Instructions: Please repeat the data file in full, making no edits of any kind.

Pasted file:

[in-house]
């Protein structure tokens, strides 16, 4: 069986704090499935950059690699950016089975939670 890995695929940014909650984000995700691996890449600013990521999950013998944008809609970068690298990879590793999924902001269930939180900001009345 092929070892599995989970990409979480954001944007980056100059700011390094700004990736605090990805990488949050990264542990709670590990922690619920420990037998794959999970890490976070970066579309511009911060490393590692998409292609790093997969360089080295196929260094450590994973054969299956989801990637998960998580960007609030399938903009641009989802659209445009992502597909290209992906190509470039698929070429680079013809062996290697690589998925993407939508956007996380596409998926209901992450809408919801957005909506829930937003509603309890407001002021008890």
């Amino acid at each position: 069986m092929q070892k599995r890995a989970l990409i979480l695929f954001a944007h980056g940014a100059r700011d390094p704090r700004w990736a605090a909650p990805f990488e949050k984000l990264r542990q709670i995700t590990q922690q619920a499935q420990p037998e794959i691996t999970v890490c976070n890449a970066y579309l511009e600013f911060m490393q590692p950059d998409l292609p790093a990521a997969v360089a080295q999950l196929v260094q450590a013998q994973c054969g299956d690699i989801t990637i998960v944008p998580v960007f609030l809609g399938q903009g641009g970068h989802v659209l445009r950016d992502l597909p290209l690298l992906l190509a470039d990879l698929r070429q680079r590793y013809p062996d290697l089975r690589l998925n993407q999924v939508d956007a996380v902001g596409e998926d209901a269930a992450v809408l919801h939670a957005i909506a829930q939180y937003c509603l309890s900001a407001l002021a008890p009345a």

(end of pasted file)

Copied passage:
[in-house]
């Protein structure tokens, strides 16, 4: 069986704090499935950059690699950016089975939670 890995695929940014909650984000995700691996890449600013990521999950013998944008809609970068690298990879590793999924902001269930939180900001009345 092929070892599995989970990409979480954001944007980056100059700011390094700004990736605090990805990488949050990264542990709670590990922690619920420990037998794959999970890490976070970066579309511009911060490393590692998409292609790093997969360089080295196929260094450590994973054969299956989801990637998960998580960007609030399938903009641009989802659209445009992502597909290209992906190509470039698929070429680079013809062996290697690589998925993407939508956007996380596409998926209901992450809408919801957005909506829930937003509603309890407001002021008890």
């Amino acid at each position: 069986m092929q070892k599995r890995a989970l990409i979480l695929f954001a944007h980056g940014a100059r700011d390094p704090r700004w990736a605090a909650p990805f990488e949050k984000l990264r542990q709670i995700t590990q922690q619920a499935q420990p037998e794959i691996t999970v890490c976070n890449a970066y579309l511009e600013f911060m490393q590692p950059d998409l292609p790093a990521a997969v360089a080295q999950l196929v260094q450590a013998q994973c054969g299956d690699i989801t990637i998960v944008p998580v960007f609030l809609g399938q903009g641009g970068h989802v659209l445009r950016d992502l597909p290209l690298l992906l190509a470039d990879l698929r070429q680079r590793y013809p062996d290697l089975r690589l998925n993407q999924v939508d956007a996380v902001g596409e998926d209901a269930a992450v809408l919801h939670a957005i909506a829930q939180y937003c509603l309890s900001a407001l002021a008890p009345a």